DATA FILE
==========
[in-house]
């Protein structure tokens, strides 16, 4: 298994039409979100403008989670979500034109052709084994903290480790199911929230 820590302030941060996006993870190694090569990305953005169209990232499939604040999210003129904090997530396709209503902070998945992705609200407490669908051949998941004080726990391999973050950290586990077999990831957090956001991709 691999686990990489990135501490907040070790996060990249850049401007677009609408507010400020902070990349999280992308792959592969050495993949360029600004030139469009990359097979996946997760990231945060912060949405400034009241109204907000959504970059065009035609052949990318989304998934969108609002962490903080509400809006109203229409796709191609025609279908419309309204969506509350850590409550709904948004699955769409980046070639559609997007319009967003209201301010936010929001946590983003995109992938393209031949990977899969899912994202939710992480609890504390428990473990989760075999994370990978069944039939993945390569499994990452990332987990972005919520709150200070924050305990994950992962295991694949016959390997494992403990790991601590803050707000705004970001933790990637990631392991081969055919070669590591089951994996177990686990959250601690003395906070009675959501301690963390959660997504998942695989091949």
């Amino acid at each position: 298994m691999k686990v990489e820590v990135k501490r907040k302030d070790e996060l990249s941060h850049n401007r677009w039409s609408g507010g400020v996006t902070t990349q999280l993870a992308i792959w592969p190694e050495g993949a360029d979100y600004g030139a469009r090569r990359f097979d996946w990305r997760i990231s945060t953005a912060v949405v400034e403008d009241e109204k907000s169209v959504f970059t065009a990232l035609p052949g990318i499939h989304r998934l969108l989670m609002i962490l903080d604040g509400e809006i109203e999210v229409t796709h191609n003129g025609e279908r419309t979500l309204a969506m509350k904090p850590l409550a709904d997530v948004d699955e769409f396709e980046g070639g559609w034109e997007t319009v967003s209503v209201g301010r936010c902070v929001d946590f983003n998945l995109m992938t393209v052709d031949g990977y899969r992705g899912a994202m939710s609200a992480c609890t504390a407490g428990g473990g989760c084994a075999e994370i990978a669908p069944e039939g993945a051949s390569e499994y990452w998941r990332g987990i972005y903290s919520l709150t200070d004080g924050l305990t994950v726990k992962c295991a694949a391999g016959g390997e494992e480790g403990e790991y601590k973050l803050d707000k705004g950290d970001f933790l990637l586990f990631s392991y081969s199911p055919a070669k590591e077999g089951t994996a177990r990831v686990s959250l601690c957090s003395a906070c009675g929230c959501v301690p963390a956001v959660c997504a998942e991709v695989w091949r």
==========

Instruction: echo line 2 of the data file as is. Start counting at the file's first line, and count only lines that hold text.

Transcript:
């Protein structure tokens, strides 16, 4: 298994039409979100403008989670979500034109052709084994903290480790199911929230 820590302030941060996006993870190694090569990305953005169209990232499939604040999210003129904090997530396709209503902070998945992705609200407490669908051949998941004080726990391999973050950290586990077999990831957090956001991709 691999686990990489990135501490907040070790996060990249850049401007677009609408507010400020902070990349999280992308792959592969050495993949360029600004030139469009990359097979996946997760990231945060912060949405400034009241109204907000959504970059065009035609052949990318989304998934969108609002962490903080509400809006109203229409796709191609025609279908419309309204969506509350850590409550709904948004699955769409980046070639559609997007319009967003209201301010936010929001946590983003995109992938393209031949990977899969899912994202939710992480609890504390428990473990989760075999994370990978069944039939993945390569499994990452990332987990972005919520709150200070924050305990994950992962295991694949016959390997494992403990790991601590803050707000705004970001933790990637990631392991081969055919070669590591089951994996177990686990959250601690003395906070009675959501301690963390959660997504998942695989091949």